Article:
It's time for softball. Finally, my favorite part of the day. I'm so excited to see my teammates and coaches. I haven’t been to practice since the diagnosis. Trying to get back in the swing of things is really hard.
“PAISLEIGH!” I’ve never heard such loudness in my life. I wasn’t ready for the impending jumps, squeals, and yells. I hugged Madelyn so tight I thought I was going to rip her shirt with my nails.
“Let’s hit the cages.” I started running with my bat bag dragging behind me. It’s my turn to hit. Dinger. Homerun. Dinger. Triple. I’m on fire. I feel good. Finally, it’s my time. This is the first time I have had a clear head in a while. Softball is always my safe place.
“Wow, Pais! Let’s take that energy to the field. I’m impressed.” I smiled as I heard my coach yell this. I feel confident.
Coach puts me at shortstop. A ball is hit by Madelyn. Line drive right over my head. I jump as high as a can. BOOM. Snagged it. Madelyn grunts. My teammates are laughing, yet not even in shock at all that I just caught that. Coach moves me to pitch. Ainsley gets up to the plate. I throw a drop ball the first pitch. She swings. I threw a nice curve to the outside. She fell for it. Strike two. Here comes strike three, I can feel it. I threw my 79 mph fastball at her ankles. Strike three! I’m so genuinely happy for once in this whole month.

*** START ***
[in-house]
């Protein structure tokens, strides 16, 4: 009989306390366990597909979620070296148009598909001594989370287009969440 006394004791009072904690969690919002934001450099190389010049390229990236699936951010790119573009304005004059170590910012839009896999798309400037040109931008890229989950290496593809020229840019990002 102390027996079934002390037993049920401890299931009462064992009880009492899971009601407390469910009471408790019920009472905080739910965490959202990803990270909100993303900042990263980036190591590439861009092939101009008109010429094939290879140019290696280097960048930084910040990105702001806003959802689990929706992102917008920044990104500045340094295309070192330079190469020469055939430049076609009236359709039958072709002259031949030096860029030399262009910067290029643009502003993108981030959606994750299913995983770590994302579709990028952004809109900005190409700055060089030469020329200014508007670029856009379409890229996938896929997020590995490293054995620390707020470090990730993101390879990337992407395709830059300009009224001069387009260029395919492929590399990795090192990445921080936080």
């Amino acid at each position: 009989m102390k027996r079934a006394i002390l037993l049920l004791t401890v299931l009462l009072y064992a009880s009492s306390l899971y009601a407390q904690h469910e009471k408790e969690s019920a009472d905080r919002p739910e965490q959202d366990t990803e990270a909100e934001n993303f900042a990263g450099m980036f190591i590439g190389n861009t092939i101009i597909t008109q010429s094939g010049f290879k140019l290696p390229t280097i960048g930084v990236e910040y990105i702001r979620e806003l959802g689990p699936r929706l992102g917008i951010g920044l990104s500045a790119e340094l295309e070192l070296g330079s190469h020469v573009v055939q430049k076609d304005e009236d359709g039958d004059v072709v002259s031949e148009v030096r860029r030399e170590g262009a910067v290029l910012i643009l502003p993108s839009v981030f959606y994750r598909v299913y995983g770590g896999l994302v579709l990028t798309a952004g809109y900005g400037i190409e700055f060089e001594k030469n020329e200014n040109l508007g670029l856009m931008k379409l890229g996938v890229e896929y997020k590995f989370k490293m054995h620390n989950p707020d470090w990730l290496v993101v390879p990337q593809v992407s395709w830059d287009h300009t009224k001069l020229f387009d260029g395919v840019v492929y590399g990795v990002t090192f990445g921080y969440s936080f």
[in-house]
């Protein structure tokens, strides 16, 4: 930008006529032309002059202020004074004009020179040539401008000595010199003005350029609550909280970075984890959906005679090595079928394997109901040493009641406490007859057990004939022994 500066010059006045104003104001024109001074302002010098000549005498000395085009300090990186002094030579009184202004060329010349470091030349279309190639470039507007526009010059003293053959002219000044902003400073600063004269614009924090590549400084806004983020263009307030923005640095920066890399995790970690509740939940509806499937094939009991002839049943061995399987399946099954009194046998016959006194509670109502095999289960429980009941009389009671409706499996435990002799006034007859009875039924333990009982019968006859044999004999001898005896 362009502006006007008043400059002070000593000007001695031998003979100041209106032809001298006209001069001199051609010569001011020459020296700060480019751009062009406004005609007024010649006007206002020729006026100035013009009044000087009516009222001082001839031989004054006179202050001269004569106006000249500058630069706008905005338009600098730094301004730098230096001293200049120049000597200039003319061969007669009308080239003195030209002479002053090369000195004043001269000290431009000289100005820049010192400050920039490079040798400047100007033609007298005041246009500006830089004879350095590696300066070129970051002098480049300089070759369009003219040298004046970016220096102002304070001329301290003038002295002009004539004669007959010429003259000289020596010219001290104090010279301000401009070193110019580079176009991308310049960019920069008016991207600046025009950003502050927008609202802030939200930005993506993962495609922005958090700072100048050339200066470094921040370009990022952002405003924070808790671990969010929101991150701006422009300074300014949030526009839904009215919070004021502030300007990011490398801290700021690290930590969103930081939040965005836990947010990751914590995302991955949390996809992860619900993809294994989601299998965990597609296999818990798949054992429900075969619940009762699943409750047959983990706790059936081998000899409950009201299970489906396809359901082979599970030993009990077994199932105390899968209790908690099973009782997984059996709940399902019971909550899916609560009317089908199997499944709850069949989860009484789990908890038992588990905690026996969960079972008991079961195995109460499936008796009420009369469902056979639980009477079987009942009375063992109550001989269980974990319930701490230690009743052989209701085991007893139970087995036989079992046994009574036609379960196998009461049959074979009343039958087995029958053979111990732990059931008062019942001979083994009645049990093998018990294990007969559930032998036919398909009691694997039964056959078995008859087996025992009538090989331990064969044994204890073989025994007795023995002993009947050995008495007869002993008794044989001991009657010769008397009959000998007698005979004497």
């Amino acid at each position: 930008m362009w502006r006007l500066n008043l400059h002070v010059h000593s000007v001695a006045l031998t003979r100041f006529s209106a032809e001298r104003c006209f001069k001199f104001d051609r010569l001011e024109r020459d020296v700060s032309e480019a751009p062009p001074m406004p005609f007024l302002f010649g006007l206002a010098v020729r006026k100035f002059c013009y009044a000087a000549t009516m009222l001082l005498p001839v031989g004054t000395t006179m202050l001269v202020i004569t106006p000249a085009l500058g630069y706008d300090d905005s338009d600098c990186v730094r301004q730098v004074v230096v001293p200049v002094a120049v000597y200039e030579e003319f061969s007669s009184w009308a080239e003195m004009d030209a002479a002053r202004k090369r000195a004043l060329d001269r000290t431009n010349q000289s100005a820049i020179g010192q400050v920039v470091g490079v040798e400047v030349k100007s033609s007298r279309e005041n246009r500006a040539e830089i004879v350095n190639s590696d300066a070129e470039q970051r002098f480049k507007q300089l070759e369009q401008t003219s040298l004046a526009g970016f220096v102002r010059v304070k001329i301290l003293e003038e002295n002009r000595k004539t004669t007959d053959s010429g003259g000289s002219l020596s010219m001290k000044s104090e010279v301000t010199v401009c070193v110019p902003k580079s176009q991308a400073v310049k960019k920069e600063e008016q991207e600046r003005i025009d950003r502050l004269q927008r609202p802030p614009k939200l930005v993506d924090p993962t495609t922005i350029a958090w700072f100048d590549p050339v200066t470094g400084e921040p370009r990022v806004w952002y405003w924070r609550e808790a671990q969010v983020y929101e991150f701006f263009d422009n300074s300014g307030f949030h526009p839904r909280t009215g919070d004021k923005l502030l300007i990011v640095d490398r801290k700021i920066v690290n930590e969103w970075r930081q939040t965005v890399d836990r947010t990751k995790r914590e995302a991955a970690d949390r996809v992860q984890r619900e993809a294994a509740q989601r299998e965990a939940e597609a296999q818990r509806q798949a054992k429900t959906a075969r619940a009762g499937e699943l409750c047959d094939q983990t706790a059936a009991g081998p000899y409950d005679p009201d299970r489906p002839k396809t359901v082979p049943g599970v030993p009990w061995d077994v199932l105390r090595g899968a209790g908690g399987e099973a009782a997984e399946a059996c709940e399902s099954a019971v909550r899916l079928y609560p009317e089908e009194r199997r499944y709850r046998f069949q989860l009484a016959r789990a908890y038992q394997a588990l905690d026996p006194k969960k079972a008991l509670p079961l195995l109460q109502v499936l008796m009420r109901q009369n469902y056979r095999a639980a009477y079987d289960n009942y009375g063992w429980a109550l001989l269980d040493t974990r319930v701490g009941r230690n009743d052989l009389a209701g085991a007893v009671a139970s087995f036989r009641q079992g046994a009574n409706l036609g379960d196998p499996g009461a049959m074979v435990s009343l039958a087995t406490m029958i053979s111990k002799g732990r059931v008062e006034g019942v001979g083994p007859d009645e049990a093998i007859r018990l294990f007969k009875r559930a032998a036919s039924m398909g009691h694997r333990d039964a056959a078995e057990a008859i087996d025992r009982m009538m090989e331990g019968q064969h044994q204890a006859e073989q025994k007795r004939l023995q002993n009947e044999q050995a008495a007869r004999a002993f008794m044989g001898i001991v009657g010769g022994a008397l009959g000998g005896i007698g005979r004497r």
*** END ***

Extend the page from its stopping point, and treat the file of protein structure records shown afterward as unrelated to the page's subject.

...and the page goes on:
Practice is over and it’s time to go home. It’s 5:15. The day is basically over. I walk in and go to my room. My brother is passed out on my bed. He’s so gentle and sweet. He looks so peaceful.
I quickly eat dinner. Tonight is taco night with a side of salad. It’s my favorite. I don’t have much time, so I start my homework while I eat. Two hours later, my homework is finally done. Algebra, English, history, and biology. It’s 8:25 and it’s time to shower. Showers are the best feeling after a long day of school work and softball. I feel tired. I can barely keep my eyes open. I feel like I should call my boyfriend or friends to talk to hangout, but there’s just not enough hours in a day. I can feel my friendships fading. It hurts me a lot.
I wake up and it’s thankfully Saturday. Jacob hasn’t moved from bed today. I’ve decided to stay home to take care of him today. I am going to skip softball practice, Jacob is going to lay in bed, and my parents are going to work all day.
My phone starts vibrating and I see a text from Amber that reads “Wow. Too good for your friends now? Can’t even answer calls? Barely going to practice? Not turning in assignments? Who even are you anymore?” I felt my heart break. My friends are mad at me.
The mail comes around noon. I look at my grade card. My G.P.A is only a 3.7, and nothing makes me angrier. I get my grade card and I hate myself. I feel subtle disappointment. What about Penn State? Kent State? Michigan? Xavier? My heart drops. They’re top schools. I see water hit my paper. What a let down. I hate algebra.  I’ve never been so disgusted. My life is over.